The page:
Research Commissioner Carlos Moedas gives support for EU-funded research papers to be free to read
The issue of open access research has once again been brought to the forefront, with Research Commissioner Carlos Moedas calling for EU-funded research papers to be free to read—although not necessarily free to publish.
The commissioner, speaking at a conference on open science in Amsterdam, said: “I believe every scientific article from Europe should be open access.”
He added: “We must transition from a pay-to-read to a free-to-read culture. As I see it, European success now lies in sharing as soon as possible, because the days of ‘publish or die’ are disappearing. The days of open science have arrived.
“There is a strong economic, scientific and moral case for embracing open science,” said Moedas. “Either we open up to a new publishing culture and lead the market, or we keep things as they are and let the opportunity pass.”
The event was organised by the Dutch government. The Netherlands is currently chairing the EU Council presidency and has pushed the open access agenda significantly during its tenure; the Dutch want to see an end to subscription-based academic publishing and the move to free to read research.
Dutch Education Minister Sander Dekker said: “Science has a high wall around it, which keeps knowledge and data in and the public out.
“There need to be new players challenging the old system.”
Currently, the subscription-based publishing model is used predominately in the scientific world, but there are many pioneering changes towards a free to read agenda.
Moedas said it was important to remove barriers to research, and stated freeing data would be a major economic advantage for Europe. He drew particular attention to a study from the European Molecular Biology Laboratory, which showed making all its data available would benefit users and funders to the tune of €1.3bn per year.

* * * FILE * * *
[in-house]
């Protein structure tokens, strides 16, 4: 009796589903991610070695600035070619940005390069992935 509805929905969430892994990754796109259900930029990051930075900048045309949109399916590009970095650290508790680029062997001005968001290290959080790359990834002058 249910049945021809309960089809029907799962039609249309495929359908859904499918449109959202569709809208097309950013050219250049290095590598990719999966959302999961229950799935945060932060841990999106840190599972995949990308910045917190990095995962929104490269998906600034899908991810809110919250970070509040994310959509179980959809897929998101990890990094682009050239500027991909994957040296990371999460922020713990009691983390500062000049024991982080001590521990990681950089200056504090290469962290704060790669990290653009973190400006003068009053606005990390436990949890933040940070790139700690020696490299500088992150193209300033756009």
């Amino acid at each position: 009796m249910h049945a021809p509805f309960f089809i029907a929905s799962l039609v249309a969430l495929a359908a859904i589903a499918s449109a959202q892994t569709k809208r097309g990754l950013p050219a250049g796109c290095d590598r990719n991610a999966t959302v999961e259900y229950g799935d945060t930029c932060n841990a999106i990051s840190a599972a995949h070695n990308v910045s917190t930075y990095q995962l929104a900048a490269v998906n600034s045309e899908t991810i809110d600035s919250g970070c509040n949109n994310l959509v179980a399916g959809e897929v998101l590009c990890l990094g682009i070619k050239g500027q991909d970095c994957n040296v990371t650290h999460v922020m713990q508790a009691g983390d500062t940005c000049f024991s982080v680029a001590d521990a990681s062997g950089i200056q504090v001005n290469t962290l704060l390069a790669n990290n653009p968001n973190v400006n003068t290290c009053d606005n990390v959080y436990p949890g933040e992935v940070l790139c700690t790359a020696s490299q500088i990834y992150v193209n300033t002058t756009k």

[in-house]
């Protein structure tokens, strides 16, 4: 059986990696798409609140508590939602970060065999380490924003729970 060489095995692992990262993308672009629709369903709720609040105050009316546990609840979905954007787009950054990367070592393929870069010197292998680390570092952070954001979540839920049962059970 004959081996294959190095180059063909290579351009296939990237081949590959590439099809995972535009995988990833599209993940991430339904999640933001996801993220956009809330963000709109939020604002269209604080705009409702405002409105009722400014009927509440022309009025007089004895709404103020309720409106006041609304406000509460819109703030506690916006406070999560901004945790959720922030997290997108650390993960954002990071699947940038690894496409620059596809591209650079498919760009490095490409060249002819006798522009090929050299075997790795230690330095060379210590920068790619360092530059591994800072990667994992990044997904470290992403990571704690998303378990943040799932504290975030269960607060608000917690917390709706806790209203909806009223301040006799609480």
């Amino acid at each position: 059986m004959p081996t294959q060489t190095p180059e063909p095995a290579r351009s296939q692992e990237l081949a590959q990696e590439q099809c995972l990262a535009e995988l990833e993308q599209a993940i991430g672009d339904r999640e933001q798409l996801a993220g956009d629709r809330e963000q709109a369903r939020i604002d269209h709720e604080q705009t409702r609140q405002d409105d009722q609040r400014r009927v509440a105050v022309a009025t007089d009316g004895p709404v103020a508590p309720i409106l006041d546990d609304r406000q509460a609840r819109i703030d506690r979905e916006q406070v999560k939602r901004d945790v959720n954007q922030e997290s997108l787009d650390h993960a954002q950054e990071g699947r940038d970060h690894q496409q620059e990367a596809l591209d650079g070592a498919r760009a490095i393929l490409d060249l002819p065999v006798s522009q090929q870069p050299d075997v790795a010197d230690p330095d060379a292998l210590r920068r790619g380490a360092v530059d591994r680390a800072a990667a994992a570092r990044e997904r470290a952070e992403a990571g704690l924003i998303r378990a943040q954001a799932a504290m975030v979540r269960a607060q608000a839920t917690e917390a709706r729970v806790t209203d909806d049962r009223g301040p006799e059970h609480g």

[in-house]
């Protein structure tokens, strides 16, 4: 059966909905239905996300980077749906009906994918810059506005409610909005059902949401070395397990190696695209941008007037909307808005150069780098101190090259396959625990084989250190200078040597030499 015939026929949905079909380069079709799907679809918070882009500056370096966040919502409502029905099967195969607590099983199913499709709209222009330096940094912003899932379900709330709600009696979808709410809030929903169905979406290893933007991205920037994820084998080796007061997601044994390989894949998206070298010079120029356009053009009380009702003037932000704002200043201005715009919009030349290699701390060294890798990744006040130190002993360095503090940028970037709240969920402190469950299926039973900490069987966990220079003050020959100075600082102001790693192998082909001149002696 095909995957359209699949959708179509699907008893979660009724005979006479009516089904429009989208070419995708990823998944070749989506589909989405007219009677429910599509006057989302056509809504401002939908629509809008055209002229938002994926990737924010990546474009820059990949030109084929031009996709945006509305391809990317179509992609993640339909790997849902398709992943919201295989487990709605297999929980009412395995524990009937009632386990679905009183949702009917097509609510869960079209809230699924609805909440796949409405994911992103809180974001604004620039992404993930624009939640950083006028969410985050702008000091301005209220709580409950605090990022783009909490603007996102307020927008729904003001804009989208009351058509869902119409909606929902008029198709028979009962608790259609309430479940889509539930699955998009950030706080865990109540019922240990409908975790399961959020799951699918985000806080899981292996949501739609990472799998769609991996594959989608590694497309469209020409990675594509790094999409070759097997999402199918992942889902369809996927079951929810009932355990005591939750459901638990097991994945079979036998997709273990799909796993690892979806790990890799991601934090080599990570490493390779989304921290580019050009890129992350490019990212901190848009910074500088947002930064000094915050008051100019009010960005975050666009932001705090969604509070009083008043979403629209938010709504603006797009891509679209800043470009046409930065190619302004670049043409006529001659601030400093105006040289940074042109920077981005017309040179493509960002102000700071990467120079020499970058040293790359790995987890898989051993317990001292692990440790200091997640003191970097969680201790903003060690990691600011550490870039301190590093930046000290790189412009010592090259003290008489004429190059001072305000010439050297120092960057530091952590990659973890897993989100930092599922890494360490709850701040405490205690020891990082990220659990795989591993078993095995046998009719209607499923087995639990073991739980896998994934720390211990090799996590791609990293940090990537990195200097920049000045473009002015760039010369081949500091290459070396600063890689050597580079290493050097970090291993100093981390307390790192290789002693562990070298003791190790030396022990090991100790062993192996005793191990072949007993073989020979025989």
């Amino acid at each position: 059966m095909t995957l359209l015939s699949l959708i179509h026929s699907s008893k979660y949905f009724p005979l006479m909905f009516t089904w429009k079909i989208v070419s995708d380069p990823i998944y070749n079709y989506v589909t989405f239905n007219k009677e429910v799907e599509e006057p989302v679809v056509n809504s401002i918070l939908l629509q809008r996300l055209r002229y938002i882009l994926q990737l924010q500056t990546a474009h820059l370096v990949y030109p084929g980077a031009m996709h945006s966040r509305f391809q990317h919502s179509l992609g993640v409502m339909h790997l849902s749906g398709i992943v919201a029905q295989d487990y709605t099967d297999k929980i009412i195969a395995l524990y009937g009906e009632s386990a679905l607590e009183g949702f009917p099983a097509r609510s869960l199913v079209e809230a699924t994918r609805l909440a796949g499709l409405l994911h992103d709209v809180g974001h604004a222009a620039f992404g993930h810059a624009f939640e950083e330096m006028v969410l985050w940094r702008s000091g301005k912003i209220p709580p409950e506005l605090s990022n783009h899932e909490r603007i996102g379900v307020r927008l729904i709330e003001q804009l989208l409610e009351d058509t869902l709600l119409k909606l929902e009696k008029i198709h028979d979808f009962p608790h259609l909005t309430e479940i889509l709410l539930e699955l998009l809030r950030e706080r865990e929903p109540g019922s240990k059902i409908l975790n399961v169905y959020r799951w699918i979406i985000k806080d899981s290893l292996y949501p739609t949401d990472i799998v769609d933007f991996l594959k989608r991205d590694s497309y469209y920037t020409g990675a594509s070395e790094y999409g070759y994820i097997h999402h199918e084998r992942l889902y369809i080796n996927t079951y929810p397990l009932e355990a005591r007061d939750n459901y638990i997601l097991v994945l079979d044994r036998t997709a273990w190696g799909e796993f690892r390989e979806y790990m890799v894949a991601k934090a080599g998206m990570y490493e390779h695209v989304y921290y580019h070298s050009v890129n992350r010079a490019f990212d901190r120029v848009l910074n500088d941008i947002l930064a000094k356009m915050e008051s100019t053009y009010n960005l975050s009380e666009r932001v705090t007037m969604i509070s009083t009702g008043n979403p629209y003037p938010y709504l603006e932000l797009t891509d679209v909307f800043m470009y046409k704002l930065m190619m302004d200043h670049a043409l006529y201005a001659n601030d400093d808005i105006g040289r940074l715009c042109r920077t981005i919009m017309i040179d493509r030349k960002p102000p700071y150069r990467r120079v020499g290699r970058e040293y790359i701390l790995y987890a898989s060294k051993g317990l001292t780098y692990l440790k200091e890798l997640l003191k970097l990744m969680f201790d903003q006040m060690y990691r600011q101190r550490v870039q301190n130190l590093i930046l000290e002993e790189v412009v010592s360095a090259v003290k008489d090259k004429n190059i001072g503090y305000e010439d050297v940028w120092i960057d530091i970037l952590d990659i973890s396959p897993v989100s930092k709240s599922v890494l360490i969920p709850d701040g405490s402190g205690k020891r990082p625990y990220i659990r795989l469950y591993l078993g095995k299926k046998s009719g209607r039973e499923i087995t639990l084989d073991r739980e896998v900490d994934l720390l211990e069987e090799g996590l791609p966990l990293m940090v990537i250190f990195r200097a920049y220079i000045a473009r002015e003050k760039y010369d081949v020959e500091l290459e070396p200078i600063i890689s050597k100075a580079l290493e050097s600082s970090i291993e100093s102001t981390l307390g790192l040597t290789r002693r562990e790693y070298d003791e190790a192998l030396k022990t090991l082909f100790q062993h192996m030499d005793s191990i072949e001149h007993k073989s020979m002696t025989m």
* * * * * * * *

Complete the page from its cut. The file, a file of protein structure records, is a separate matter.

Moedas noted this figure was “equivalent to more than 20 times the direct operational cost of the institute.”
He also tried to assuage fears that open access could sign the end of many publishing businesses. “It just means different revenue. It’s like you’re a music producer going from selling records to [making your music available] on Spotify.”
He added: “Open access increases the value of public investment in science. But, more than that, it also contributes to scientific excellence and integrity by: opening up research results to wider analysis, allowing research results to be reused for new discoveries, and enabling the kind of multi-disciplinary research that is increasingly needed to solve global problems in the 21st century.”
Open access is undoubtedly a good thing for science, but Moedas acknowledge publishing still costs money, which must be taken into account.
He said: “Europe must transition from a pay to read to free to read culture. Free doesn’t mean no revenue, it just means different revenue. I believe every scientific article from Europe should be open access.”
There has been support from the publishing sector itself for free to read the research. Vice president of research at John Wiley & Sons Philip Carpenter said: “All publishers support the cause of open science. We see ourselves as enablers, not obstacles.”
CEO of Springer Nature Derk Haank also commented: “I’m all for open. It is good for mankind.
“I need to keep a business going but that’s a trivial thing which shouldn’t stop progress.”
Jan van den Biesen, vice-president of public R&D programmes at Dutch tech giant Philips, urged caution, warning it was simply not feasible for open access to apply to all research by default.
Speaking on behalf of lobby group BusinessEurope, he said: “It is only reasonable to expect a return on investments for companies; sharing data could affect a competitive advantage.
“We like the slogan, ‘As open as possible, as closed as needed’.”
In May, an open science policy platform will be launched by the Commission to address how subscription publishers can switch to open access more quickly, but free to read certainly seems to be the direction European research is heading in.
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